MD Greenbelt – Mission activities for the joint NASA-JAXA Geotail spacecraft have concluded after 30 years in orbit due to the breakdown of the spacecraft’s final data recorder.
Geotail has orbited the planet since its launch on July 24, 1992, collecting a vast amount of data on the composition and dynamics of the magnetosphere, the planet’s shielding magnetic bubble. The mission of Geotail was initially intended to last for four years, but it was repeatedly extended because of the project’s high-quality data return, which helped to generate more than a thousand scientific papers.
One of Geotail’s two data recorders broke down in 2012, but the other one kept working until it developed an abnormality on June 28, 2022. On November 28th, 2022, mission operations were suspended due to failures in attempts to remotely repair the recorder.
Don Fairfield, an emeritus space scientist at NASA’s Goddard Space Flight Center in Greenbelt, Maryland, and NASA’s initial project scientist on Geotail until his retirement in 2008 said: “Geotail has been a very productive satellite, and it was the first combined NASA-JAXA mission.” The mission significantly advanced our knowledge of how the solar wind interacts with the magnetic field of the planet to cause magnetic storms and auroras.
Geotail’s extended orbit allowed it to pass past the magnetosphere’s invisible limits while collecting information on the physical processes taking place there to better understand how solar energy and solar particle flows reach Earth.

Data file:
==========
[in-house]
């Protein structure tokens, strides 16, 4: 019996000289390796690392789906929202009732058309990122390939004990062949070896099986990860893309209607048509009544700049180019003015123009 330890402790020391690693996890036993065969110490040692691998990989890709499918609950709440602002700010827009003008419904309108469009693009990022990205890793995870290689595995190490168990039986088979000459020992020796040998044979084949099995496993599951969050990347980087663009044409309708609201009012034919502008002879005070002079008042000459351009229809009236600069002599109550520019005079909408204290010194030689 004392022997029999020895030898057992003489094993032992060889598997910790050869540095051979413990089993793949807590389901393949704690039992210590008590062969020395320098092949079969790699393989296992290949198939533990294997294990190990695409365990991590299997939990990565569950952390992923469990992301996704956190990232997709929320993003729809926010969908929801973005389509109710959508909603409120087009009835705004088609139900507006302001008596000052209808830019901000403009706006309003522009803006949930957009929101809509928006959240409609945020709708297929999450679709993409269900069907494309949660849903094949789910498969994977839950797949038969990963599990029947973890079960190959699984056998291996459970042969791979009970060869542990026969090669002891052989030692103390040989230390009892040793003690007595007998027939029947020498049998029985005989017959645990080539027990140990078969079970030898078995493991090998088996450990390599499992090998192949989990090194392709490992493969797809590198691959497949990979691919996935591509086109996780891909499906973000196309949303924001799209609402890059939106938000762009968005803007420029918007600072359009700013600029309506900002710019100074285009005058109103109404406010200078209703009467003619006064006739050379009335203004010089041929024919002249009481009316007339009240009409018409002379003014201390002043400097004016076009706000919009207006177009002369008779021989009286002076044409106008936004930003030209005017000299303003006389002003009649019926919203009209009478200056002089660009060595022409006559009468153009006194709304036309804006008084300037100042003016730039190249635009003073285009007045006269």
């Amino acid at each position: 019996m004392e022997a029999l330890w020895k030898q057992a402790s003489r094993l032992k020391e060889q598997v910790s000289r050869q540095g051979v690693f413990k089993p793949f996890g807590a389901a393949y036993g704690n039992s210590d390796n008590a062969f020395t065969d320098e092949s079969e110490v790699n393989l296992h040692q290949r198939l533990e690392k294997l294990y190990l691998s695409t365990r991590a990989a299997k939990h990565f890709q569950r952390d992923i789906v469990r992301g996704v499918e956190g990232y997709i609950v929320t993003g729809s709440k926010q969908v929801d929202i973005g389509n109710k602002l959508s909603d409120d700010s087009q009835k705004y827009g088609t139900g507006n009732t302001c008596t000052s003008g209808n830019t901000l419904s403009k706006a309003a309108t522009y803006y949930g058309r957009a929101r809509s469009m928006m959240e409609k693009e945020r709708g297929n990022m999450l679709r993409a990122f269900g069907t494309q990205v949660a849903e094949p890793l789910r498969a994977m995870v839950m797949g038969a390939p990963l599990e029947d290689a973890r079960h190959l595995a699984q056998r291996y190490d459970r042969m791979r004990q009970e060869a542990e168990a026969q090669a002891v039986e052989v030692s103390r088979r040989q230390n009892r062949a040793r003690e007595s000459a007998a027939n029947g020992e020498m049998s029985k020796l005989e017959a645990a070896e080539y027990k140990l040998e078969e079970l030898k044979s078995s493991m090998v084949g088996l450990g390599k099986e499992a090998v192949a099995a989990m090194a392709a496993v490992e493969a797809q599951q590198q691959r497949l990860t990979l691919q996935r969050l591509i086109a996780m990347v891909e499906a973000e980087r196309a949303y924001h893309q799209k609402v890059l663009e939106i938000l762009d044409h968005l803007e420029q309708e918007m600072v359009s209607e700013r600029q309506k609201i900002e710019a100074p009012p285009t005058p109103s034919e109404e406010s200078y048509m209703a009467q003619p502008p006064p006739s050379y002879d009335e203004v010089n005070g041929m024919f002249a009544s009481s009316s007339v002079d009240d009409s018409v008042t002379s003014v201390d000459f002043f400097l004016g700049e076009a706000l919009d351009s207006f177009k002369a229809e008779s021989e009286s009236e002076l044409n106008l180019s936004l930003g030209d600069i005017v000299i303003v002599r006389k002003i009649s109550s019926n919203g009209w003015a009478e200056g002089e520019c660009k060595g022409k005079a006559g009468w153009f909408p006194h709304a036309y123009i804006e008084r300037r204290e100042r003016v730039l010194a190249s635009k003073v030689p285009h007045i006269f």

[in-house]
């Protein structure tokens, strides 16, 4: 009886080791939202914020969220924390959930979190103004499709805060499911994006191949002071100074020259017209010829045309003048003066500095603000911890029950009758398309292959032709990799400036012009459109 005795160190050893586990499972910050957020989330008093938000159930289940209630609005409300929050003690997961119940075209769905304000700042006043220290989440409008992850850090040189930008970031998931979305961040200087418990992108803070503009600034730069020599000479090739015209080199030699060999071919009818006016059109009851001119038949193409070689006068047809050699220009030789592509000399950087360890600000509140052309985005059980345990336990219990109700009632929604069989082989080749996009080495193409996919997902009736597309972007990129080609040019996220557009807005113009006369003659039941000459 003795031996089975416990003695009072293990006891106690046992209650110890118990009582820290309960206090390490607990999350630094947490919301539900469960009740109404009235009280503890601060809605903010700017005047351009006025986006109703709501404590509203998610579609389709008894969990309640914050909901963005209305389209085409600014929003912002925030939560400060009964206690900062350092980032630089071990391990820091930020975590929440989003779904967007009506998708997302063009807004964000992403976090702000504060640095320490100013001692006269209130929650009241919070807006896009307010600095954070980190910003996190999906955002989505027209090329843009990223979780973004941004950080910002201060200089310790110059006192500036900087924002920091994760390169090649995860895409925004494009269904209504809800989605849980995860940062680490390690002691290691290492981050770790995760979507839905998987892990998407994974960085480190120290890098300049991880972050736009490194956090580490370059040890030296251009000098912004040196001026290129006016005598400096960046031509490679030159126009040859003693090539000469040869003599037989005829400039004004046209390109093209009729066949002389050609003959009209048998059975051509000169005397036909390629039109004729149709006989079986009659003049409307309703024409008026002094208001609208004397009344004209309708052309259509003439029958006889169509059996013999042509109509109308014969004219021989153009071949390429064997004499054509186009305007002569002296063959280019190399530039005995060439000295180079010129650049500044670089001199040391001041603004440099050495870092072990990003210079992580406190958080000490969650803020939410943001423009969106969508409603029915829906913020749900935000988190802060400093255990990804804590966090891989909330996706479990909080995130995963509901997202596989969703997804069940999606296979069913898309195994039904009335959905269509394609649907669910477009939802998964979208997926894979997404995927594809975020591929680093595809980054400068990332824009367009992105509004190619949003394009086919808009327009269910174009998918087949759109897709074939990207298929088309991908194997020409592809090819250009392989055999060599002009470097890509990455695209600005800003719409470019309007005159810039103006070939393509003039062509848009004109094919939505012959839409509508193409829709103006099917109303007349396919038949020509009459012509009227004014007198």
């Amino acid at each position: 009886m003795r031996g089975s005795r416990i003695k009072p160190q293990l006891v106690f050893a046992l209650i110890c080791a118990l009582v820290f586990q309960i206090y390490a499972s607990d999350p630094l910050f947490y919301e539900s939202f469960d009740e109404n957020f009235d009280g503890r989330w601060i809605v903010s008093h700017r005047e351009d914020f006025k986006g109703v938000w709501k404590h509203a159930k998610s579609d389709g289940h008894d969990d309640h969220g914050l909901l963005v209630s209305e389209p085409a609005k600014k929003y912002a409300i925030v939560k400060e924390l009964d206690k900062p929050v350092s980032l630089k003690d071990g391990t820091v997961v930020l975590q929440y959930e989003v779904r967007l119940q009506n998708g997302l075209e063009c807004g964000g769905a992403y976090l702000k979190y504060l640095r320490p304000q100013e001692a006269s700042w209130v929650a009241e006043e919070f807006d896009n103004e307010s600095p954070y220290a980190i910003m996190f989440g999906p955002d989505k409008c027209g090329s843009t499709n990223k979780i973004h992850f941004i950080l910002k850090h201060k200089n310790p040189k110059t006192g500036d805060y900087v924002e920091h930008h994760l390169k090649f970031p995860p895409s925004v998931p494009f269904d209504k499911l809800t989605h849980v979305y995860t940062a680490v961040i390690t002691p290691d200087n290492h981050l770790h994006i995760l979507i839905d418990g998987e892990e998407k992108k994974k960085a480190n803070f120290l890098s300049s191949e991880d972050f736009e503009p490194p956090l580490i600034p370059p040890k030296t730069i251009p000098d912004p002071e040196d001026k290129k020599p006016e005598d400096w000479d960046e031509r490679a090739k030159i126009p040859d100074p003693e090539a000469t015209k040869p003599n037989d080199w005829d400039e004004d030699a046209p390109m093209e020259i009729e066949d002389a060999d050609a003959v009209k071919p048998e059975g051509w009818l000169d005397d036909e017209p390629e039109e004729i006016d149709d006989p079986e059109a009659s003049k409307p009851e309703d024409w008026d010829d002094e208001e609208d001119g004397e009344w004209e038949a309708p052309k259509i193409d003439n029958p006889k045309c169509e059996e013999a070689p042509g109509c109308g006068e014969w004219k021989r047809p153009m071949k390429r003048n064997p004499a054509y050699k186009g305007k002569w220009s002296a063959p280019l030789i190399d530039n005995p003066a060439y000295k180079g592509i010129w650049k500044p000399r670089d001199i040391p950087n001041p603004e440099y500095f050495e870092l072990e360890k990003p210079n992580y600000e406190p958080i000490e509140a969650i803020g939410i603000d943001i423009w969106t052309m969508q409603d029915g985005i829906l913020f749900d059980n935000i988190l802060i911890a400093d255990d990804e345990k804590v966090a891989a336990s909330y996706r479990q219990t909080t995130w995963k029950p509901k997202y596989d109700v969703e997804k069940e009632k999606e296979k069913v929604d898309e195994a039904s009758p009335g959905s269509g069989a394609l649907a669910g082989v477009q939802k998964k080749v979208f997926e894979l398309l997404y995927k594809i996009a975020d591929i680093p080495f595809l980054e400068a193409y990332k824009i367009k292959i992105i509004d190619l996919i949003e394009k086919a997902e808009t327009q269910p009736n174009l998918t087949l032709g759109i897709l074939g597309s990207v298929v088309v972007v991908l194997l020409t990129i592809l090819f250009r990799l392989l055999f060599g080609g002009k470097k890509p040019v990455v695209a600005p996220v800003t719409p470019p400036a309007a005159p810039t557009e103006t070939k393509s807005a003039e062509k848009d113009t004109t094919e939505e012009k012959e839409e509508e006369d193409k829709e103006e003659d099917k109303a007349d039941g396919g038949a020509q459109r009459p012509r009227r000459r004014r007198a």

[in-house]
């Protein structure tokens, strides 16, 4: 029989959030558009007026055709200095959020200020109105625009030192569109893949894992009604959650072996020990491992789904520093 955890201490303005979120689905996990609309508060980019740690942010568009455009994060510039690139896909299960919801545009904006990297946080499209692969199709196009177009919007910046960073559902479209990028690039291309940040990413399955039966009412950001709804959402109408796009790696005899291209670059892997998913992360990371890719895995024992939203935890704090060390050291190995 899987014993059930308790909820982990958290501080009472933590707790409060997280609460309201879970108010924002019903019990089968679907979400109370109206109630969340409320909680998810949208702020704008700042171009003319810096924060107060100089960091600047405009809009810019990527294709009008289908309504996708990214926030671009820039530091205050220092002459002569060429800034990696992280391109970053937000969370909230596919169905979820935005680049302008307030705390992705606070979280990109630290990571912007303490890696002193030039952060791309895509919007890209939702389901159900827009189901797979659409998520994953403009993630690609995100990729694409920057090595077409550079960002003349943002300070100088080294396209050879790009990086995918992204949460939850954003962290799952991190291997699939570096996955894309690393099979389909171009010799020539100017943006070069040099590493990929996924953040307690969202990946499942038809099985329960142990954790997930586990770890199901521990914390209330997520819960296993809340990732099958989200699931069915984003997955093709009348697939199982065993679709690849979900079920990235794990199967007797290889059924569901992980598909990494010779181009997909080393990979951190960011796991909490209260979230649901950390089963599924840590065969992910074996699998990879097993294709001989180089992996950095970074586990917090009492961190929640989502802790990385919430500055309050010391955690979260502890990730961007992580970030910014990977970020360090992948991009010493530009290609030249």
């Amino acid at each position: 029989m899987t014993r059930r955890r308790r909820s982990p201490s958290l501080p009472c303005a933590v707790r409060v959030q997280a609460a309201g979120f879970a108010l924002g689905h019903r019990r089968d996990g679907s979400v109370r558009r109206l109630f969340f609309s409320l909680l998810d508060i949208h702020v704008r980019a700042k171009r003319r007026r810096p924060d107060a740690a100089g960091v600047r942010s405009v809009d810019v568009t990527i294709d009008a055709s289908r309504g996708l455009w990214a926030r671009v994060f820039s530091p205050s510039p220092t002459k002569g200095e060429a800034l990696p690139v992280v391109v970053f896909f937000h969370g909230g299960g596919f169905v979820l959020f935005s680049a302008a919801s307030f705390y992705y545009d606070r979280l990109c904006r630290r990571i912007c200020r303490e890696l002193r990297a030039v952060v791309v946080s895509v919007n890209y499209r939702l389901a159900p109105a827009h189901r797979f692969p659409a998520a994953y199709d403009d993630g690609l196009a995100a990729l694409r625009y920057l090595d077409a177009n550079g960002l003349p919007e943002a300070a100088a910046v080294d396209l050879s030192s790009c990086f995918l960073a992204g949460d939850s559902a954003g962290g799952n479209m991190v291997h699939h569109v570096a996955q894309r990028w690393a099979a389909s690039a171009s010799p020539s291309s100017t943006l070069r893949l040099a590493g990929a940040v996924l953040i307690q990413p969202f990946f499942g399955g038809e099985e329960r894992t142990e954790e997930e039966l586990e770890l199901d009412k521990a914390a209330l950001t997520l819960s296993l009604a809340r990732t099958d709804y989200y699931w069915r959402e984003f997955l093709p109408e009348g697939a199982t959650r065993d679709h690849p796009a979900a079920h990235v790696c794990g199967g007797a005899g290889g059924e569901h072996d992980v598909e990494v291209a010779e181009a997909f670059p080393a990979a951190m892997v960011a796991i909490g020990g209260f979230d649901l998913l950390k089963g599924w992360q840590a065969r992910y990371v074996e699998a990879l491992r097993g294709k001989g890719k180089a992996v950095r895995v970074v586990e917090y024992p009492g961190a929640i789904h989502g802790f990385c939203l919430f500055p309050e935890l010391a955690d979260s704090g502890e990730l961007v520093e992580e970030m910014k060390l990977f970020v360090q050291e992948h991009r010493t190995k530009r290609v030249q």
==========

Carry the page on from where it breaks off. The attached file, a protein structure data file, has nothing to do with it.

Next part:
Numerous scientific discoveries were achieved by Geotail, including the identification of oxygen, silicon, sodium, and aluminum in the lunar atmosphere, as well as the physical processes occurring at the magnetosphere’s boundary and the speed at which solar material enters the magnetosphere.
Additionally, the mission assisted in pinpointing the location of a phenomenon known as magnetic reconnection, which is a significant conduit for solar material and energy entering the magnetosphere and one of the causes of the aurora.
The Magnetospheric Multiscale Mission, or MMS, was launched in 2015 as a result of this discovery.
Geotail has worked together with many of NASA’s other space missions over the years, including MMS, Van Allen Probes, Time History of Events, and Macroscale Interactions during the Substorms mission, Cluster, and Wind.
Geotail, whose orbit occasionally took it as far as 120,000 miles from Earth, contributed complementary data from far-flung regions of the magnetosphere to assist researchers to get a fuller picture of how events in one place affect other areas. In order to establish the location and the processes by which aurora form, Geotail was combined with observations made on the ground.
Geotail has finished collecting new data, but the scientific research isn’t finished. In the upcoming years, researchers will continue to examine the data from Geotail.